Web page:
Communities and Local Government CommitteeWritten evidence from Staffordshire County Council

Response to the Select Committee’s question—Does the NPPF, together with the “duty to co-operate”, provide a sufficient basis for larger-than-local strategic planning?

Summary

Support the requirement and guidance in the NPPF relating to cooperation on strategic priorities which includes the provision of minerals and the development of new facilities to manage wastes;

Agree with the guidance in the NPPF to encourage early cooperation so that cross border issues that need to be addressed through local planning are identified at the beginning of the plan making process and that options to resolve those issues can be fully tested and subject to public scrutiny;

Agree to Aggregate Working Parties as advisory bodies supporting a system whereby the level of provision for aggregate minerals is determined through the local plan process by Mineral Planning Authorities;

Requirements for cooperation on determining levels of mineral provision should not prejudice the ability of a Mineral Planning Authority to choose alternative figures;

In relation to the provision of nationally or regionally important minerals, cooperation between Mineral Planning Authorities beyond immediate neighbouring authorities will be necessary; and

Future review of national waste policies should consider the benefits of replacing Regional Technical Advisory Groups to support cooperation on strategic waste planning issues.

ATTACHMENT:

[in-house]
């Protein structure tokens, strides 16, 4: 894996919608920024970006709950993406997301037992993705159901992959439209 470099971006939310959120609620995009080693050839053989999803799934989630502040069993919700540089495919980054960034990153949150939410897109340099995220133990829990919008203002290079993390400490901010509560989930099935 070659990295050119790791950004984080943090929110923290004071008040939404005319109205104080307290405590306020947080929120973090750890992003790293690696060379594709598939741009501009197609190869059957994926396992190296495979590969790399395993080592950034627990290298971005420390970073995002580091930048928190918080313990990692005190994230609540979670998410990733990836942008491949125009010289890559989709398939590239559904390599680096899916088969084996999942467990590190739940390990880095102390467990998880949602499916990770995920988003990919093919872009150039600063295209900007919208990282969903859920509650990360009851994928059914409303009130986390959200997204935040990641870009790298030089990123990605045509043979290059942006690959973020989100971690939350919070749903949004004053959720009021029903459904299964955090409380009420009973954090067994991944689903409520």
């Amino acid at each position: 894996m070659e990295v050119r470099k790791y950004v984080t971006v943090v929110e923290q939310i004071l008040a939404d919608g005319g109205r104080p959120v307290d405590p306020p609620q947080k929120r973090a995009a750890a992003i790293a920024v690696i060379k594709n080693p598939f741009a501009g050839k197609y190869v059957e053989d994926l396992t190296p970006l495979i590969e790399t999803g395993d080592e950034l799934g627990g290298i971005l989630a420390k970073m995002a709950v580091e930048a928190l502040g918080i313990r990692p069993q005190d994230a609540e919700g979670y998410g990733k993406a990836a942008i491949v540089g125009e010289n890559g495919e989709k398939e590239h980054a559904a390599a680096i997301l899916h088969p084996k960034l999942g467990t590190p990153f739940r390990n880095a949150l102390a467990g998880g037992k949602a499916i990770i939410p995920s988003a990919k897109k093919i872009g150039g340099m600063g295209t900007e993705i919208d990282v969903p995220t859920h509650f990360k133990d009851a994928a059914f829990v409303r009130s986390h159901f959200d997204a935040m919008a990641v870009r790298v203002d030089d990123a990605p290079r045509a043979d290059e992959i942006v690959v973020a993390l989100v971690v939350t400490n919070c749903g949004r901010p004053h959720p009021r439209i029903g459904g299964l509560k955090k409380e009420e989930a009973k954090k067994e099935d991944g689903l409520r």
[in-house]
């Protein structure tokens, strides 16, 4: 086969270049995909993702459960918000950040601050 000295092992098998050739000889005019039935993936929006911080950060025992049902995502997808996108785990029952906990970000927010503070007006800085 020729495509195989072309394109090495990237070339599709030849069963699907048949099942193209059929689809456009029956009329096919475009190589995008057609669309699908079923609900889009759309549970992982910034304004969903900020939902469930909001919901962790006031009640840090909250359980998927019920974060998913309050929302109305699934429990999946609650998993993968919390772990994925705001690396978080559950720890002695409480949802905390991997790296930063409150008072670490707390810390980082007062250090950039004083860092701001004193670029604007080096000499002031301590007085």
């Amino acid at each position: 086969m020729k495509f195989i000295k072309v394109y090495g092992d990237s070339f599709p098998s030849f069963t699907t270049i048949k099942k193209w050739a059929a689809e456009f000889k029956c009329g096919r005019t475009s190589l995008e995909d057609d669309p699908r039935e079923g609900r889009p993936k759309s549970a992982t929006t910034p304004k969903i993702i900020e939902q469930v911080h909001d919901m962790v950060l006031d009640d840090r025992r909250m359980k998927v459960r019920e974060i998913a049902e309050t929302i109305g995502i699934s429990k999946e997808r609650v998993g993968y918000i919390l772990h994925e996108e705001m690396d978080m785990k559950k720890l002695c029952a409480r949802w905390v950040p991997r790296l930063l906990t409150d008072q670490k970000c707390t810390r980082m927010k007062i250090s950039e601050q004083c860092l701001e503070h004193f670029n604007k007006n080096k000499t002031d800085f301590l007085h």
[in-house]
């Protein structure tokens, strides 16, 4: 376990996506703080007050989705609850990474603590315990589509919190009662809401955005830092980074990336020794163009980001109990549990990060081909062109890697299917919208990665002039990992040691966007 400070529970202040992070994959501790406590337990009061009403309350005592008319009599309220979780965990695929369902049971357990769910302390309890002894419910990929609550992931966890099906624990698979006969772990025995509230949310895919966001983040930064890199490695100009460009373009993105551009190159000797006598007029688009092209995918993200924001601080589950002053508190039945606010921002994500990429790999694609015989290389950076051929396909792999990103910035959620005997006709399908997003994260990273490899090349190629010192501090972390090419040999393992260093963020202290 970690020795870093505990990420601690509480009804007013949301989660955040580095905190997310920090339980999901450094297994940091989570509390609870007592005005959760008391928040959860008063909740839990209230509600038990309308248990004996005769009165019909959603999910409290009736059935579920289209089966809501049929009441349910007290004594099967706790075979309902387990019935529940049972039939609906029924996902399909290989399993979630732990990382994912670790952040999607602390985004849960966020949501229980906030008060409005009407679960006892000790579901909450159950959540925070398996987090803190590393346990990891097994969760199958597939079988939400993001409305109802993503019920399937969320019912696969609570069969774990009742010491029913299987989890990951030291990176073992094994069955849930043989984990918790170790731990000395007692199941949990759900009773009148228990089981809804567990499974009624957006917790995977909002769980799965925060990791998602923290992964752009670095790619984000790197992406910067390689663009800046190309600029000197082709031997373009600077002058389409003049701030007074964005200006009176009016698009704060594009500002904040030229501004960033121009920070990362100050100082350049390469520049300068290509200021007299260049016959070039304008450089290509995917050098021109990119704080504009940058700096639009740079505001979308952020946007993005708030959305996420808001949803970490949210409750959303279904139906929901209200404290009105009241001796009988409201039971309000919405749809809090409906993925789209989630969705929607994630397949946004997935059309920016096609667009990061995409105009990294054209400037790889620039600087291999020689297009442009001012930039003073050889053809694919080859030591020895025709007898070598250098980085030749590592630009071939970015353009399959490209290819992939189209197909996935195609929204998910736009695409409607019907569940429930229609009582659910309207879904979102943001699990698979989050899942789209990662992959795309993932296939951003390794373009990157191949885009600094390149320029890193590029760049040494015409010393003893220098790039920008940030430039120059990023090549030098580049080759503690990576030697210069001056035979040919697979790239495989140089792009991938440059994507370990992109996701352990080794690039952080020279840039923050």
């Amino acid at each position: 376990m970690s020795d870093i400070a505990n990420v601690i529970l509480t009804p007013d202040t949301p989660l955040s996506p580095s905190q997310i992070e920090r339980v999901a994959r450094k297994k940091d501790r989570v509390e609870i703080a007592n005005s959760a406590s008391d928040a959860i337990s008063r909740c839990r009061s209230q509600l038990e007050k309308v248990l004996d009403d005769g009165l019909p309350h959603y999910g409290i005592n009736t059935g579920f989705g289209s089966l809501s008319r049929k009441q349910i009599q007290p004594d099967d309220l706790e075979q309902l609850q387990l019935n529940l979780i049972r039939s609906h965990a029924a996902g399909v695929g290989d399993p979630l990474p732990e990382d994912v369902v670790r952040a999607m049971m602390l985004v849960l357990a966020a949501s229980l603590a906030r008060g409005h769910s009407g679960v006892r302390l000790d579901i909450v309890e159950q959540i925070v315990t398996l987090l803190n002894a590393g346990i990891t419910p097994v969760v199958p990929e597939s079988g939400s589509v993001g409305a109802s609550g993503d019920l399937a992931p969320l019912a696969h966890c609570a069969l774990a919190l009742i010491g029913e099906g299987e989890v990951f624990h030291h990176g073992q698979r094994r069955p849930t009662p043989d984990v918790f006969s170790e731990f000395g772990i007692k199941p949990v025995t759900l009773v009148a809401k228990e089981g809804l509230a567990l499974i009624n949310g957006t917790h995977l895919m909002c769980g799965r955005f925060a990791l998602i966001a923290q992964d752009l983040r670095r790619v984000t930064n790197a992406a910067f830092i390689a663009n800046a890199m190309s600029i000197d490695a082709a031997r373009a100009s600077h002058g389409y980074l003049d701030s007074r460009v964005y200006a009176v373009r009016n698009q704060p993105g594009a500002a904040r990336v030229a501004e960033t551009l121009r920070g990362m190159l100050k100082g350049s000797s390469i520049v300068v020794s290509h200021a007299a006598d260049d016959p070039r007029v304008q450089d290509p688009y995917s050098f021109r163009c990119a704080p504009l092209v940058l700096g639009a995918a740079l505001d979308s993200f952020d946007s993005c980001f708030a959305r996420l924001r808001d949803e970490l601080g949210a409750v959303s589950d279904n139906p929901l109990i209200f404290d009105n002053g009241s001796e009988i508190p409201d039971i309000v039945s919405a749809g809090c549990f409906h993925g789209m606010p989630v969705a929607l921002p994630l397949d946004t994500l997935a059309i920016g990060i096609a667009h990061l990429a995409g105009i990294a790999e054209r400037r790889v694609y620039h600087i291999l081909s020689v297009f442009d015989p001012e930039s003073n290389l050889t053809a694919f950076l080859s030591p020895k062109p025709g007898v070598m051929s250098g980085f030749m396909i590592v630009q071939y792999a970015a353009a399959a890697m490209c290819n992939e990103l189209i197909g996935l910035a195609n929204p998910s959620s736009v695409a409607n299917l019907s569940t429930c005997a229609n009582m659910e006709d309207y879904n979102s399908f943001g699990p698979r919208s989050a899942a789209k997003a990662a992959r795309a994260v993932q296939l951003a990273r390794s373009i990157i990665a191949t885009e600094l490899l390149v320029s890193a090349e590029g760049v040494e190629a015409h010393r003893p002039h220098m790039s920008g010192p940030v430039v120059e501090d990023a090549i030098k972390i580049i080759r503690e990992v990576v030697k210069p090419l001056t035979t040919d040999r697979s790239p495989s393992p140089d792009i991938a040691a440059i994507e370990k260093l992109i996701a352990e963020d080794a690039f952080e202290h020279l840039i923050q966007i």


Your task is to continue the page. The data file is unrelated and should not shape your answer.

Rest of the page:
Comments

My response relates to cooperation between local planning authorities in matters relating to the provision of minerals and the development of facilities for sustainable waste management. In these matters, the Select Committee has recognised that these matters reside well with upper tier local authorities and recommends retention of partnership forums such as the Aggregates Working Parties. In response to the Committee’s report on the abolition of Regional Spatial Strategies, the Government has confirmed the role of Mineral Planning Authorities to plan for aggregate minerals and has indicated that it is reviewing arrangements for long term aggregates mineral planning.

Referring to the response made to the Committee on behalf of Staffordshire County Council in relation to the abolition of Regional Spatial Strategies, cooperation for the purposes of local planning is supported and it is recognised that cooperation between local planning authorities could be assisted by the establishment of technical groups that could offer advice, particularly in relation to cross border issues, to local planning authorities in determining provision for minerals and waste management facilities.

In relation to co-operation on minerals planning matters, paragraph 101 of the draft NPPF provides policy guidance in relation to planning for firstly, aggregate minerals and secondly, industrial and energy minerals. The draft policy provides opportunity for local planning of minerals and in respect of this guidance I wish to comment as follows: